AB InBev, which sells brands including Stella Artois and Bud Light, retained an option to buy back OB, as the South Korean biggest brewer is known, within five years from the date of the 2009 sale. For the buyout firms, it was a high risk deal less than a year after the collapse of Lehman Brothers when there was no clarity on how long the global recession would last.
Under its private equity owners, OB cut costs, increased cash flow and gained market share to become South Korea's biggest brewer. At the end of 2013, OB had an estimated $500 million in EBITDA, a core measure of cash flow, the statement added.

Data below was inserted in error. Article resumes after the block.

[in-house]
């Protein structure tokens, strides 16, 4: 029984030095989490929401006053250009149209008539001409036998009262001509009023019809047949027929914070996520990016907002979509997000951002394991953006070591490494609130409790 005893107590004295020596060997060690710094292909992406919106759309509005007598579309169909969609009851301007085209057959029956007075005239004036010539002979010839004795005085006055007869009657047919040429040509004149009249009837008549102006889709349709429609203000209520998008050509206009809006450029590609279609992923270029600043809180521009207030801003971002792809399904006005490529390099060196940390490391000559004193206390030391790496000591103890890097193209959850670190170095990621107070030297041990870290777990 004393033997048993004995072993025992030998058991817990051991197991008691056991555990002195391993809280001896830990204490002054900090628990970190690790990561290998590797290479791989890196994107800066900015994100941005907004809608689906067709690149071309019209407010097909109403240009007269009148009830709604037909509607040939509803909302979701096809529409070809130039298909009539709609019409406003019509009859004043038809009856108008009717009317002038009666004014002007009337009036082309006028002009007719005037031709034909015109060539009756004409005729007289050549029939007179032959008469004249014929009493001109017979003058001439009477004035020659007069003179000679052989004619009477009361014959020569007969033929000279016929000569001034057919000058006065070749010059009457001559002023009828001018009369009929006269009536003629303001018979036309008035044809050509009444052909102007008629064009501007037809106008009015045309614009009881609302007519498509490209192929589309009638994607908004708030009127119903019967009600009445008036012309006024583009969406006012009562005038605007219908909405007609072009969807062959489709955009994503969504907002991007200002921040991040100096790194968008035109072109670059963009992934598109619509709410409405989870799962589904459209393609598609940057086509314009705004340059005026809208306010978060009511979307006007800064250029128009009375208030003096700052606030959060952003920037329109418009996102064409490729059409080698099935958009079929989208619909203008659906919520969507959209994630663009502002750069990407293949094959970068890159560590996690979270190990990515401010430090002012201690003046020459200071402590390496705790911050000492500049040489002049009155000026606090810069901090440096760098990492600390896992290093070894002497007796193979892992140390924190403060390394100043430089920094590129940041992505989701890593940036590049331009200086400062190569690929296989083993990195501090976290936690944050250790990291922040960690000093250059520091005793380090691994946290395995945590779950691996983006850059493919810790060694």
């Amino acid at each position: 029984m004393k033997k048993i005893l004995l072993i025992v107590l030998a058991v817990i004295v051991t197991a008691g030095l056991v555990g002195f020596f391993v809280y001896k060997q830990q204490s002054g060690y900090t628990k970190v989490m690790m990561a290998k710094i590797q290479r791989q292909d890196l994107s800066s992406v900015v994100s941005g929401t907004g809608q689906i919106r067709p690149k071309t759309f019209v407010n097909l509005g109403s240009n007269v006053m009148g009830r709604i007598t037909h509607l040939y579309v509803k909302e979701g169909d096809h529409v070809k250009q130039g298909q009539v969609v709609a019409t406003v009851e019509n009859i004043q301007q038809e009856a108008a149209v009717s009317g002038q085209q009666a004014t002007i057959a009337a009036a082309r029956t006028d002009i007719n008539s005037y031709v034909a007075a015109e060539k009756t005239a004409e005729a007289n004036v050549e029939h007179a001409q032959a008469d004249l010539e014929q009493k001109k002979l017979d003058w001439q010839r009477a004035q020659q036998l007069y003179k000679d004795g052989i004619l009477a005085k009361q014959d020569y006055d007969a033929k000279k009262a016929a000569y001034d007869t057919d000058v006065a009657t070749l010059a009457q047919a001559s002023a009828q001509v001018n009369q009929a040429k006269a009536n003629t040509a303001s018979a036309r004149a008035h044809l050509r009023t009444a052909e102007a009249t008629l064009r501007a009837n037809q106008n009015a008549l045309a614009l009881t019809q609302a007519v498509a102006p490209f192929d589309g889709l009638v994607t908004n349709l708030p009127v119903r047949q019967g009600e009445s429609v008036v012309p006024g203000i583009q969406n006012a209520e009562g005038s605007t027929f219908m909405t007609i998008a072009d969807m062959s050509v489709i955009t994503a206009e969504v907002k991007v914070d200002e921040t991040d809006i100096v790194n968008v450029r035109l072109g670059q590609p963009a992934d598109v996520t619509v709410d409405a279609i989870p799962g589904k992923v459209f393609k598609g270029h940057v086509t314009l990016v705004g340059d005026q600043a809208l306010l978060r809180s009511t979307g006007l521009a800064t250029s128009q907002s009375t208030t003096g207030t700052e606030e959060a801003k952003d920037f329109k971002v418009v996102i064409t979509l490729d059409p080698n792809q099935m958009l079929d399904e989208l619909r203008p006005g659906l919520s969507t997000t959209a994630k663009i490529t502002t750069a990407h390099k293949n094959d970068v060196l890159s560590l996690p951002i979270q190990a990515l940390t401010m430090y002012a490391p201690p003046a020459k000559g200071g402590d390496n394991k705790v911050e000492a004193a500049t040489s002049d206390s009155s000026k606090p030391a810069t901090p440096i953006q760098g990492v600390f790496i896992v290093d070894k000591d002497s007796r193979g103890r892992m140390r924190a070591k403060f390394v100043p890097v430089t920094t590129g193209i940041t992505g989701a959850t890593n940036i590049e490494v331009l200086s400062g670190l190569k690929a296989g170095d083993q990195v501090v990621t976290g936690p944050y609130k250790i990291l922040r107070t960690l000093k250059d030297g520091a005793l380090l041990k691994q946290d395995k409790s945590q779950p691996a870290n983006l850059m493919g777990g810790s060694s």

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AB InBev was keen to reach an agreement well before the fifth anniversary of the initial deal as it had feared rival suitors to be interested in OB, which along with Hite Jinro controls 90 percent of South Korea's beer market.
It has also been keen on South and Central American growth and last year it acquired its remaining shares of Mexico's Modelo Grupo for $20.1 billion.
Rapid growth in Asia's beer market has drawn global brewers seeking to offset sluggish sales in mature markets and as a result, beer-related M&A in Asia has commanded rich premiums. Heineken NV paid $6.4 billion for control of Tiger beer maker Asia Pacific Breweries Ltd in 2012, translating into a multiple of 35 times earnings.